equlll,·tpl&Itime··suftlcient for trips, and eivl!D, exeeed that. This would be a substantial ,DOD-compliailC.lMth: the charter, since not give thecharte:rer the benefit iofutleallO'Jlable the full season's business, as was contemplated. The libelant, npder this charter, .had a right, asU eeems:tQ,me, to the use of the Vil\sel substantially for the whole ban8n8dgea.soD, and for the whole number of voyages, and at the times,.eontempI8ted. I, In:theeaseof Tully v·. Howling,liluprl:t, Mellish"J., says:
":It WU(8.diriitted on the argument before us that the year for whIch the Conquest .11.1. cbartered commenced on: the 9th of April, and tbat the Conquest was J."eady to cargo,sothat the plaintlfl could have had the USe ofhet, until the 17th otJune;and-therefore the questions simply are, whetber a person who'has'agreed to charter a vessel for twelve. months, commencing from the 9th of April, Is bound to wait until the 17th of June before he ot the vessel, and wbether he is then bound to take of less than ten months? In other words, ina charter for a her tor a is the time of the essence of the contract, or Is the charterer bound to take'the vessel for a time SUbstantially diflerent from the time , specified inthe'Cbarter? We are of opinion that as in acbarter for a voyage the speclfle4-,voyage would .be of. th,e essence of. t4e contract, and the charterer, it titilOOUld not hlivethe use Of. the vessel for the specified voyage, would not 'be 'bound to take her for aoy other voyage, so in a charter for time, if the charterer cannot have the vassel for the specified time, he is not bound to take tbevessel fot a shorter time or a subEitantlally .diflerent time, and if he ,cannot get the vessel for the specified time he may throw up the cbarter,. rrian. <:eritracts'Which are to be mutually performed the party who claims the performance must be ready to. perform' hIs part of the contract, and cannot compel the opposite party to take somethIng SUbstantially diflerent from that Wbich Was to be given." . ,
The libelant, as I must hold, had a right to refuse to wait for the Alert, ahd to recover such datnages as he may show to have resulted from the breach of the charter. It was conteilded for the defendant that another steamer, equally good, viz. the Bergenzeren, was seasonably tendered by him in place of the Alert, but refused by the libelant when it was found that the Alert to leave New York in The Clari· bel, a large steamer, was chartered at a higher price.< This, however, goes· only to the qu.estion of damages. The facts as to the suf· ficiency of the Bergenzeren are but imperfectly proved; nor are the 'faets in eviden.cesuflicient to show upon what basis the libelant's damages shOl1ld be estimated; or whether he isjustifted in claiming for a costlier steamer than the Bergenzeren, or for a longer period :than one or two voyages, until the Alert was ready. 'Decree for the Ubelant,:with a reference to compute the damage-.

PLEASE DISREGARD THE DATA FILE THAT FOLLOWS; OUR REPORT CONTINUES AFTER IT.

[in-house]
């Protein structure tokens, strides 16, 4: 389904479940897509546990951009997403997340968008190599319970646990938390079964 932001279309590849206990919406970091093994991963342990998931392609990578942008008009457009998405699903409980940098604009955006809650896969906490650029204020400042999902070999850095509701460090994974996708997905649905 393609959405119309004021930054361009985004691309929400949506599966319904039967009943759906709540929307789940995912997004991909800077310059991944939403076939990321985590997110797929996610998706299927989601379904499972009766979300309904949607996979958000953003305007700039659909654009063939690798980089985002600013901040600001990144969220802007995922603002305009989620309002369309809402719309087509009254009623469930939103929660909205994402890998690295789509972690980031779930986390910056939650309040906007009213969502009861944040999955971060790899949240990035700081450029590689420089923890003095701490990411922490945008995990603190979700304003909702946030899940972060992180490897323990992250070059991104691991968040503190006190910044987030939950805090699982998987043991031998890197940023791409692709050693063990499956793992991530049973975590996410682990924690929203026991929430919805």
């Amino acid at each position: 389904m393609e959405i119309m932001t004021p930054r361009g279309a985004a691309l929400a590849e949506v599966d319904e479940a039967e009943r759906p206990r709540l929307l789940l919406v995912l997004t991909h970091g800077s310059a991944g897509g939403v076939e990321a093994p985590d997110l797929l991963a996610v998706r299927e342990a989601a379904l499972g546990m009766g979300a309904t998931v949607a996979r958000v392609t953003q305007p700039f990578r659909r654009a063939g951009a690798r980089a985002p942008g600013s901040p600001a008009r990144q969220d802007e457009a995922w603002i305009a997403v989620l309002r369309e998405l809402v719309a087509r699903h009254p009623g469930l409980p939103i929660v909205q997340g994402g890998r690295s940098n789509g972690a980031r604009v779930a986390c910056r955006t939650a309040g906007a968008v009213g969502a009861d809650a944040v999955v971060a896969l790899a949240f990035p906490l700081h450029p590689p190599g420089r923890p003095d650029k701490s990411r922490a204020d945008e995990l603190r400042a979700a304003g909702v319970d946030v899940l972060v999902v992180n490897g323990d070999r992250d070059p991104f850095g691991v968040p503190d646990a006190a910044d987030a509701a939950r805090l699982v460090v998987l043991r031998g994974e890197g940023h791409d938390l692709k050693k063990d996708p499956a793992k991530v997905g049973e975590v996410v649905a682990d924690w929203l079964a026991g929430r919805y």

THE ALLIANCA.t IDGGINS et aI. v. THE ALLIANCA. (District court, S. D. New York.
May 15, 1894.)
MARITIME LIENS-PREMIUM OF INSURANCE -DOMESTIC VESSEL-STATE -DEBT CONTRACTED ABROAD-SPECIFICATIONS-SUBROGATION.
Libelants, as brokers acting for a domestic steamship company, procured insurance on the vessels of the company in England, T. & Co., their EngliSh correspondents, obtaining the policies from underwriters there. According to the established usage in England, T. & Co. paid the premiums, and charged them against the libelants, but they filed no specifications of lien here. Libelants denied any legal liability to T. & Co., but afterwards reimbursed T. & Co., and, themselves filing specifications, brought these suits against the vessels of the company to recover the money advanced. The law of New York state gives a lien for certain debts "contracted within this state." Hl'1d that, T. & Co. having no lien, both because the debt was contracted in England and because they had filed no specifications, libelants couid acquire none from them by subrogation. The law of New York state gives a lien "for advances made for the purpose of procuring necessaries for a ship or for the insurance thereof." Held that, to create a lien, the advances must be made for the purpose of obtaining the insurance, or paying off those who have a lien therefor; and where they are made merely for the purpose of repaying an old debt, not accompanied by any lien, no lien is created in favor of the person making such advances.
SAME-ADVANCES-REPAYMENT OF DEBT NOT ACCOMPANIED BY LIEN-CREATION OF NEW LIEN.
This was a libel by A. Foster Higgins and others against the steamship Allianca to enforce an alleged lien under a statute of the state. Wing, Shoudy & Putnam and R. D. Benedict, for libelants. Carter & Ledyard, for respondents. BROWN, District Judge. The above libel, and three others of similar purport, were filed for the purpose of enforcing alleged liens, under the law of this state, for moneys advanced by the libelants for the payment of certain premiums upon policies of insurance procured in England by the libelants, as brokers, through Tyson & Co., their English correspondents, in behalf of the United States & Brazil Mail Steamship Company, upon their steamers Seguranca, Vigilancia, Allianca, and Advance. The policies ran for one year each, and were taken out in England at various dates from March to November, 1892, by Tyson & Co., who were insurance agents at Liverpool and London. By the established usage of business in England, the underwriters there look alone to the local agent or broker who procures the insurance for the payment of the premiums. The debt fOl' premiums is owed to the insurer by the broker alone. Tyson & Co., in pursuance of this usage, paid to the underwriters the premiums on each policy shortly after it was issued, and the policies were forwarded to the libelants.
Reported by E. G. "Benedict, Esq., of the New York bar.